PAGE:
But California is seeing an exception. The Internet For All Now Act, a bipartisan bill that will close California’s digital divide, is making its way through the Legislature—thanks in large part to Latino elected officials, specifically Assemblymembers Miguel Santiago, Eduardo Gonzales, Cecilia Aguiar-Curry, Eloise Gomez Reyes and Blanca Rubio.
The reason the Internet For All Now Act (AB 1665) has been co-authored and backed by a total of 22 Democrats and Republicans is that the bill makes economic sense. It extends an already working program of the California Public Utilities Company, which has funded--through a pennies-per-month phone bill surcharge--58 high-speed Internet infrastructure projects that have connected hundreds of communities to the digital economy.
You might ask: Why is this necessary? The reason is California, and especially California’s Latino community, has an unacceptably large divide between those who have home high-speed Internet and those who do not. An August 2016 Field Poll finds that 31% of Spanish-speaking Latinos do not have high-speed Internet and a computing device at home and that 57% of low-income Californians are “under-connected”—either dependent only on a smartphone or completely offline. In addition, the California Public Utilities Commission issued a report in April 2017 documenting that 43% or rural households can’t get reliable broadband.
What this all means is that almost 12 million Californians are shut out from the digital economy. They cannot adequately apply for jobs, do homework, and get health and public services online. The Pew Internet Research Center recently found that lower income Americans continue to lag behind in technology adoption; the result, Pew reports, is that a technology gap between the rich and the poor is widening income inequality.
This negative data was a huge motivation for Assemblymembers Miguel Santiago, Eduardo Gonzales, Cecilia Aguiar-Curry, Eloise Gomez Reyes and Blanca Rubio to co-author AB 1665. They know that individuals and businesses that don’t have high-speed Internet are socioeconomically disadvantaged and those who have fast connections can compete in schools and for jobs, clients and contracts.
Cesar Zaldivar-Motts is executive director of Southeast Community Development Corporation in Los Angeles.
Imperial Valley Press
Timothy E. Kelley | May 18, 2017
April 26 was an unusual day in California. The Internet For All Now Act, a bipartisan bill that will close the Digital Divide in California, sailed through its first committee hearing with a 12-0 vote — thanks to Assemblymember Eduardo Garcia of the Imperial Valley.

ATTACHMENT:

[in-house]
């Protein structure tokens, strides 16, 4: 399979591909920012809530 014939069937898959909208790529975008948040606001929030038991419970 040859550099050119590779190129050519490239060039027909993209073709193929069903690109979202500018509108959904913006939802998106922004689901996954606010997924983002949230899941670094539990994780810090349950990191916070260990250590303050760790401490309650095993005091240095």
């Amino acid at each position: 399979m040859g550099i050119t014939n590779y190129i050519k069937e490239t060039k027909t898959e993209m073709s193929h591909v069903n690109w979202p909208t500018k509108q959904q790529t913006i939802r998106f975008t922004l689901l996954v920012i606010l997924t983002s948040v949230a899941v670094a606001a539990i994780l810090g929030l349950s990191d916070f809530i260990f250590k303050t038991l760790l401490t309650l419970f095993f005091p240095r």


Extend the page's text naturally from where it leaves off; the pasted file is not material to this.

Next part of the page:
Bill support from 22 Republicans and Democrats is fairly rare in the Capitol. The reason is that the Internet For All Now Act (AB 1665) makes economic sense. It extends an already working program that has funded 58 high-speed (broadband) Internet infrastructure projects connecting over 100,000 households to the digital economy.
You might ask: Why do we need this bill?
The reason is the Digital Divide in California is too large. The California Emerging Technology Fund reported in its August 2016 Field Poll that 30 percent of Californians do not have high-speed Internet and a computing device at home and that 57 percent of low-income Californians are “under-connected”— either dependent only on a smartphone or completely offline. In addition, the California Public Utilities Commission issued a report in April 2017 documenting that 43 percent or rural households can’t get reliable broadband.
What this all means is that almost 12 million Californians are shut out from the digital economy. They cannot adequately apply for jobs, do homework, and get health and public services online. The National Association for College Admission Counseling recently reported that colleges and universities now receive 94 percent of their applications online, up from 49 percent in 2005. And the Pew Internet Research Center has shown that lower income and rural Americans continue to lag behind in technology adoption; the result is that a technology gap between rich and poor and urban and rural is widening US inequality.
This is of particular concern in the Imperial Valley, where some cities and towns have inadequate or non-existent broadband infrastructure and where lower income families struggle to keep up with the digital technology revolution.